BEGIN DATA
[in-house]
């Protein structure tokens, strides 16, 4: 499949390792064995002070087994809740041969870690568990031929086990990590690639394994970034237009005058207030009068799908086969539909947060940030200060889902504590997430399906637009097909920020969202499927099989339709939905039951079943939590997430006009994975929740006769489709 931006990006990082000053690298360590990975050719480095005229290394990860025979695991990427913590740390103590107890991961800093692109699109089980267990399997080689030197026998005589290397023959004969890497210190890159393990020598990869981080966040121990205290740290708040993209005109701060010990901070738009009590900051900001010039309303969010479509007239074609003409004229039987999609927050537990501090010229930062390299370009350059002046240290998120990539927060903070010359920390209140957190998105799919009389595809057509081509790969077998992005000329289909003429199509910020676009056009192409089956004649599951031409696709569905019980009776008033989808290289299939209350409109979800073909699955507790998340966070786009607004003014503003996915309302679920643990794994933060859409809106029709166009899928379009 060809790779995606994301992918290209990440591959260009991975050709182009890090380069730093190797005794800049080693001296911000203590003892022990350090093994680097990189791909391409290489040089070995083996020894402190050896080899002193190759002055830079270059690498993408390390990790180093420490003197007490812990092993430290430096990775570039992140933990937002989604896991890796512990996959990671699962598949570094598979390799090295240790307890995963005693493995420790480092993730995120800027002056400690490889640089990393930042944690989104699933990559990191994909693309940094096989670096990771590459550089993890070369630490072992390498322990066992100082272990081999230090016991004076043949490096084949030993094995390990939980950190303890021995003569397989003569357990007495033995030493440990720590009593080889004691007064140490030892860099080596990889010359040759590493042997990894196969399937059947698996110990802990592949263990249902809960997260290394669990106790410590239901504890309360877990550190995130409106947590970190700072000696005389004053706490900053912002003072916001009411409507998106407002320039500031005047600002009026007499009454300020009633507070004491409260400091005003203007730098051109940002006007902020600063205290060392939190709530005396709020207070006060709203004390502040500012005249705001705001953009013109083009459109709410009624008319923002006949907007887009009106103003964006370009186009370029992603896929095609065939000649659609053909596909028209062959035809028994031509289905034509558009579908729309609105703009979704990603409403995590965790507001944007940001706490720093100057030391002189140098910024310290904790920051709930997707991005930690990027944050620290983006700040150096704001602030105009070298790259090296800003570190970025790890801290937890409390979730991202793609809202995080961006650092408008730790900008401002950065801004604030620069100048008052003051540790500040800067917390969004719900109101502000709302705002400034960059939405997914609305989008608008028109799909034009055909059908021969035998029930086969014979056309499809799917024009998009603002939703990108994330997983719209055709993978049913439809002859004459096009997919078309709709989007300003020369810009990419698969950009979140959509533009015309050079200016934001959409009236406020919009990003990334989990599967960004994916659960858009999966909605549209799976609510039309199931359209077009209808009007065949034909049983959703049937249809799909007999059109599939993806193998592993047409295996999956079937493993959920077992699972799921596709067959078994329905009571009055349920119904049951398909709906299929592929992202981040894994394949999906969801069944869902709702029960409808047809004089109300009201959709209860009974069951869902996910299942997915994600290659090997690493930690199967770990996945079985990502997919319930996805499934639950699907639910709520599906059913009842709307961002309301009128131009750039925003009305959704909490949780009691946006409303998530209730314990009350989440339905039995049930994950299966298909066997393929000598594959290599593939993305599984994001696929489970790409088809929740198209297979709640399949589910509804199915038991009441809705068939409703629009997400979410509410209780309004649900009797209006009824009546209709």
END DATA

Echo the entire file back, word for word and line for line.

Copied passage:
[in-house]
């Protein structure tokens, strides 16, 4: 499949390792064995002070087994809740041969870690568990031929086990990590690639394994970034237009005058207030009068799908086969539909947060940030200060889902504590997430399906637009097909920020969202499927099989339709939905039951079943939590997430006009994975929740006769489709 931006990006990082000053690298360590990975050719480095005229290394990860025979695991990427913590740390103590107890991961800093692109699109089980267990399997080689030197026998005589290397023959004969890497210190890159393990020598990869981080966040121990205290740290708040993209005109701060010990901070738009009590900051900001010039309303969010479509007239074609003409004229039987999609927050537990501090010229930062390299370009350059002046240290998120990539927060903070010359920390209140957190998105799919009389595809057509081509790969077998992005000329289909003429199509910020676009056009192409089956004649599951031409696709569905019980009776008033989808290289299939209350409109979800073909699955507790998340966070786009607004003014503003996915309302679920643990794994933060859409809106029709166009899928379009 060809790779995606994301992918290209990440591959260009991975050709182009890090380069730093190797005794800049080693001296911000203590003892022990350090093994680097990189791909391409290489040089070995083996020894402190050896080899002193190759002055830079270059690498993408390390990790180093420490003197007490812990092993430290430096990775570039992140933990937002989604896991890796512990996959990671699962598949570094598979390799090295240790307890995963005693493995420790480092993730995120800027002056400690490889640089990393930042944690989104699933990559990191994909693309940094096989670096990771590459550089993890070369630490072992390498322990066992100082272990081999230090016991004076043949490096084949030993094995390990939980950190303890021995003569397989003569357990007495033995030493440990720590009593080889004691007064140490030892860099080596990889010359040759590493042997990894196969399937059947698996110990802990592949263990249902809960997260290394669990106790410590239901504890309360877990550190995130409106947590970190700072000696005389004053706490900053912002003072916001009411409507998106407002320039500031005047600002009026007499009454300020009633507070004491409260400091005003203007730098051109940002006007902020600063205290060392939190709530005396709020207070006060709203004390502040500012005249705001705001953009013109083009459109709410009624008319923002006949907007887009009106103003964006370009186009370029992603896929095609065939000649659609053909596909028209062959035809028994031509289905034509558009579908729309609105703009979704990603409403995590965790507001944007940001706490720093100057030391002189140098910024310290904790920051709930997707991005930690990027944050620290983006700040150096704001602030105009070298790259090296800003570190970025790890801290937890409390979730991202793609809202995080961006650092408008730790900008401002950065801004604030620069100048008052003051540790500040800067917390969004719900109101502000709302705002400034960059939405997914609305989008608008028109799909034009055909059908021969035998029930086969014979056309499809799917024009998009603002939703990108994330997983719209055709993978049913439809002859004459096009997919078309709709989007300003020369810009990419698969950009979140959509533009015309050079200016934001959409009236406020919009990003990334989990599967960004994916659960858009999966909605549209799976609510039309199931359209077009209808009007065949034909049983959703049937249809799909007999059109599939993806193998592993047409295996999956079937493993959920077992699972799921596709067959078994329905009571009055349920119904049951398909709906299929592929992202981040894994394949999906969801069944869902709702029960409808047809004089109300009201959709209860009974069951869902996910299942997915994600290659090997690493930690199967770990996945079985990502997919319930996805499934639950699907639910709520599906059913009842709307961002309301009128131009750039925003009305959704909490949780009691946006409303998530209730314990009350989440339905039995049930994950299966298909066997393929000598594959290599593939993305599984994001696929489970790409088809929740198209297979709640399949589910509804199915038991009441809705068939409703629009997400979410509410209780309004649900009797209006009824009546209709």